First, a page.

Overclock.net banner

1 - 6 of 6 Posts

·
Registered
Joined
·
446 Posts
Discussion Starter · #1 ·
My dell psu just isnt cutting it, I want to switch to maybe a 400wt psu. I heard somewhere that it might fry my mobo...would it? I think it has a 250wt now, if it cant handle 400wt, what do you recommend?
 

·
Registered
Joined
·
1,334 Posts
Quote:

Originally Posted by DesT
My dell psu just isnt cutting it, I want to switch to maybe a 400wt psu. I heard somewhere that it might fry my mobo...would it? I think it has a 250wt now, if it cant handle 400wt, what do you recommend?
That is true with certain models. Dell likes to switch the 12v Rail on the main ATX jack. Not a pretty sight if you make that mistake. I attached a picture of the standard ATX jack. Compare yours and see if it is the same. If it is not the same, look at the two rails that are switched, buy a standard PSU and switch'em.
LL
 

·
Registered
Joined
·
446 Posts
Discussion Starter · #3 ·
Its a dell 2400, do you think it would be ok?
 

·
Registered
Joined
·
446 Posts
Discussion Starter · #5 ·
Match the PSU wires with those slots on the mobo and it should be ok?
 

·
Registered
Joined
·
956 Posts
Power connections

I don’t make the adapters for the power supply. The good news is you can make your own for about $10.00.

I received an E-mail from a very helpful Dell upgrader regarding the power connections. At http://www.cablesonline.net/powercables.html there is an ATX power extender for the lovely price of $3.00, and an AT power extension for $3.00. There is no picture, but this is just what I’ve been looking for. I might order one some day and post a pictorial “how to†on making one of these work for your Dell power supply. In the meantime, these couple of pictures will have to do. It can be done without any special tools at all, and I’ll let each interested Dell upgrader make his/her own, since I’d rather not do it and wouldn’t like the liability of messing with a power supply. That was also my intention with the front panel connectors, but there didn’t seem to be a good way to do it, so I decided to make some.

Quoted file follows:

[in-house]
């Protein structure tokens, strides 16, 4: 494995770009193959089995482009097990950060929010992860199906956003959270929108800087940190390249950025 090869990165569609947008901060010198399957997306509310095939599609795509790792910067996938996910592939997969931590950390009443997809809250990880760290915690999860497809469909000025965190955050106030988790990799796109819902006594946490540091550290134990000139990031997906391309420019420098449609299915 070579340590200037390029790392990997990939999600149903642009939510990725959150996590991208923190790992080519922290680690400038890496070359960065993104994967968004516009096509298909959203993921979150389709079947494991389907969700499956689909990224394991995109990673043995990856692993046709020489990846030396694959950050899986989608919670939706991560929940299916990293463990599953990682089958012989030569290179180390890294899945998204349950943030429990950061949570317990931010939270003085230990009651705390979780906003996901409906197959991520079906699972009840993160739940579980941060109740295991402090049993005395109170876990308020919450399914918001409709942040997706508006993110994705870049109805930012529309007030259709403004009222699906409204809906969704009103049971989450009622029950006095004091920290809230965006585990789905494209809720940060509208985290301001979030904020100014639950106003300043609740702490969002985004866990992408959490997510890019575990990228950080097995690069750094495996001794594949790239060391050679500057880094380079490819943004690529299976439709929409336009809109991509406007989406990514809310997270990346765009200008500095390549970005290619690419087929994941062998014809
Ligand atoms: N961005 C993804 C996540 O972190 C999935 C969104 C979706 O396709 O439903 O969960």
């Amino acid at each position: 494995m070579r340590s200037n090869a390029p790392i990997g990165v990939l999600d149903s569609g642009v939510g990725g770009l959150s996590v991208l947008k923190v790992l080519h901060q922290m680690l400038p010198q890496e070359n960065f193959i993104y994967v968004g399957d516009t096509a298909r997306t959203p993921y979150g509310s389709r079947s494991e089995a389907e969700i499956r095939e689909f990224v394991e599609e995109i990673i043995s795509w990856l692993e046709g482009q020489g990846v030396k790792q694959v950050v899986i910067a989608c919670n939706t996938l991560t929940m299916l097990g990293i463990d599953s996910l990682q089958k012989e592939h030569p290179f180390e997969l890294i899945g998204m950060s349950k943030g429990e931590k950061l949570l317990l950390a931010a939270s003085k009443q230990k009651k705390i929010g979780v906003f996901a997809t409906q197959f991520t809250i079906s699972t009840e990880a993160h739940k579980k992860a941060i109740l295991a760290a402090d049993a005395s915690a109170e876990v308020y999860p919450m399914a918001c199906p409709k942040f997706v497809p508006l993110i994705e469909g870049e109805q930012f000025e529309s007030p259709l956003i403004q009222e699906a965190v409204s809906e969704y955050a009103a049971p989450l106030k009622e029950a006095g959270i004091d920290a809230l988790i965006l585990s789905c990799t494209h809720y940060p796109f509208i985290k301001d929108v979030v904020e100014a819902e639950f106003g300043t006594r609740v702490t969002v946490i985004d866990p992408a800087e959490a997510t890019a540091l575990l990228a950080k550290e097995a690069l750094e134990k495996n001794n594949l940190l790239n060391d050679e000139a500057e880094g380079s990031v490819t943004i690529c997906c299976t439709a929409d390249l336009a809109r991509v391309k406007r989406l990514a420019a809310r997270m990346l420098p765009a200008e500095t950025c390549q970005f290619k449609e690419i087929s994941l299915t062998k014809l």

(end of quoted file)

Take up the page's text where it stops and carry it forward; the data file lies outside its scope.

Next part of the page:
Here’s a photo of the power supply upgrade sent to me by a resourceful Dell owner (thanks, Jim). He bought the ATX power extender and the AT extender. You just need the one connection and the wires from the AT connector to plug in the extra little Dell (3.3v) connection. Looking at the photo below, the right side plugs into the Dell power supply and the left side plugs into your new motherboard. You basically cut all the wires in half on the ATX extension and then use half the AT extension and splice everything back together the right way. Fun huh? You could use the same power extenders and adapt a Dell motherboard to a standard ATX power supply. You’d just use the other end of the AT connector and reverse the ATX plugs.



Here’s his drawing of the splice job. Notice that space 19 is not used on the Dell connector, but is used on the ATX connector. This means you can’t simply cut and splice your Dell power plug, since you’d be short pin 19. You will have to use the ATX extender to do this modification or buy a terminal and a crimping tool to get wire 19 into the Dell connector. The small words you can’t read say “Dellâ€, “ATXâ€, and “Aux†(that’s the little 3.3v connector on the Dell). You can see that circuits 1 and 3 get spliced together on the Dell end, and then those two wires get spliced into circuit 4 on the standard ATX plug. If you look at the diagrams HERE , you can see that those are the +5v wires. I think you should be able to figure out the rest. You can go HERE to see my diagrams and some photos of the Dell and standard ATX connector.



Once again, I do not make these power supply adapters. You make your own or buy a new power supply.
 
1 - 6 of 6 Posts
Top